MA Students to Rally Tomorrow Against Chain Gangs

June 14, 1999 12:00 am

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Monday, June 14, 1999

BOSTON–Demanding that chain gangs be kept out of Massachusetts, a youth group called ACTION For Justice will take part in a protest tomorrow outside a jail in downtown New Bedford.

The group, consisting of young people from Boston and surrounding communities and joined by representatives from the American Civil Liberties Union of Massachusetts, the American Friends Service Committee, Amnesty International, and residents of New Bedford, said they will tell Bristol County Sheriff Thomas Hodgson that Massachusetts should not be going backwards into the new millennium.

Their campaign aims to raise public consciousness about the destructive social impact of the regressive “get tough on crime” mentality personified by Sheriff Hodgson.

“As far as young people are concerned, chain gangs are an idea whose time has gone — gone the way of lynching and slavery,” said Ravi Dixit of Boston. “Are the criminal justice answers of the 19th century — chain gangs, the death penalty and prison expansion — the best we can do as we move into the 21st century?”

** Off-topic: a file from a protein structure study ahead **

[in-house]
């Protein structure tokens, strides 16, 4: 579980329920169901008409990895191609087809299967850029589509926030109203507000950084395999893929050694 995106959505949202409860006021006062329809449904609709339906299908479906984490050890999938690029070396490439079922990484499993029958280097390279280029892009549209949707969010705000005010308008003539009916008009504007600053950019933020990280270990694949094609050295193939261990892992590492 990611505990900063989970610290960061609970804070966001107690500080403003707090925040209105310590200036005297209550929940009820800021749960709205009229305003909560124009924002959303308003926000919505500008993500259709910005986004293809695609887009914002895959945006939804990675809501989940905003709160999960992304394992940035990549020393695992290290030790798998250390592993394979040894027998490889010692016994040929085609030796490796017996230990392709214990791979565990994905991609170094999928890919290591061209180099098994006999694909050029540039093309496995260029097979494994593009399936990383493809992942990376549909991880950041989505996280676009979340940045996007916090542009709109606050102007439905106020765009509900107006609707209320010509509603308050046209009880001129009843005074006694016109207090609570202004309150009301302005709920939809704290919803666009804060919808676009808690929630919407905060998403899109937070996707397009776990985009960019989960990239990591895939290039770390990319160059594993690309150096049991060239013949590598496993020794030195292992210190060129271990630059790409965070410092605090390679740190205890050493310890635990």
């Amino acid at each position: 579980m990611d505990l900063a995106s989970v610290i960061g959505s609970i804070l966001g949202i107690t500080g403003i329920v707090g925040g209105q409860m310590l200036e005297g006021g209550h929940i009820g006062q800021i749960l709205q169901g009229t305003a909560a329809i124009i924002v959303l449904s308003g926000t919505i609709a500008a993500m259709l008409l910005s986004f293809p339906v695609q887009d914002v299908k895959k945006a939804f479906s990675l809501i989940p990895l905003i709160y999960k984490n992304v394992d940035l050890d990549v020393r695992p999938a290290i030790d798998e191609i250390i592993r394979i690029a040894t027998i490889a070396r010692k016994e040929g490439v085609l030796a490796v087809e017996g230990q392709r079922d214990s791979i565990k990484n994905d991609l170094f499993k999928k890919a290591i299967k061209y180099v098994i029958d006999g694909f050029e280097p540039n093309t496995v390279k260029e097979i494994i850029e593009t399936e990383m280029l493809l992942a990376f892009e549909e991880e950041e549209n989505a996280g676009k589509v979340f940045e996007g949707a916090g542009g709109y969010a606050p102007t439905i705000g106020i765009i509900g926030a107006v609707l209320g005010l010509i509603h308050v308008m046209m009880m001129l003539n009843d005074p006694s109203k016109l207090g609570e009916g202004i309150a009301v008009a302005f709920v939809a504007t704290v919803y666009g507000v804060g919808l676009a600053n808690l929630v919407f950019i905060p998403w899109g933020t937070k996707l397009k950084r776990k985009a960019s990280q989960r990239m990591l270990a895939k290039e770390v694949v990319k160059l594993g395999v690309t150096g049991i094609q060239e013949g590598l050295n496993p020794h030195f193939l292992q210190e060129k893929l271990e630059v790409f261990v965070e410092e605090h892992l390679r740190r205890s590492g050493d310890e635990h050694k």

Another ACTION for Justice member, Marisa Prince of Pembroke, added, “Sheriff Hodgson says that chain gangs will teach teamwork. But human beings don’t have to be chained together to work together.”

John Roberts, Executive Director of the ACLU of Massachusetts, said that the ACLU sees Sheriff Hodgson’s proposal as a backward step. “We abandoned public humiliation as a form of punishment when we stopped clamping people in stocks on the Town Common,” he said. “Chaining human beings together on public display shocks the conscience, and should be abandoned by the Sheriff of Bristol County.”

Joshua Rubenstein, Northeast Region Director of Amnesty International USA, added that “chain gangs by any name are inherently degrading and punitive in the way they humiliate inmates.”

Kazi Toure of the American Friends Service Committee compared chain gangs to the terror, torture and lynching used at the end of the Civil War to put the ‘newly freed’ slaves back in bondage. “It seems that Sheriff Hodgson might regret missing out on this period of our nation’s history,” Toure said.

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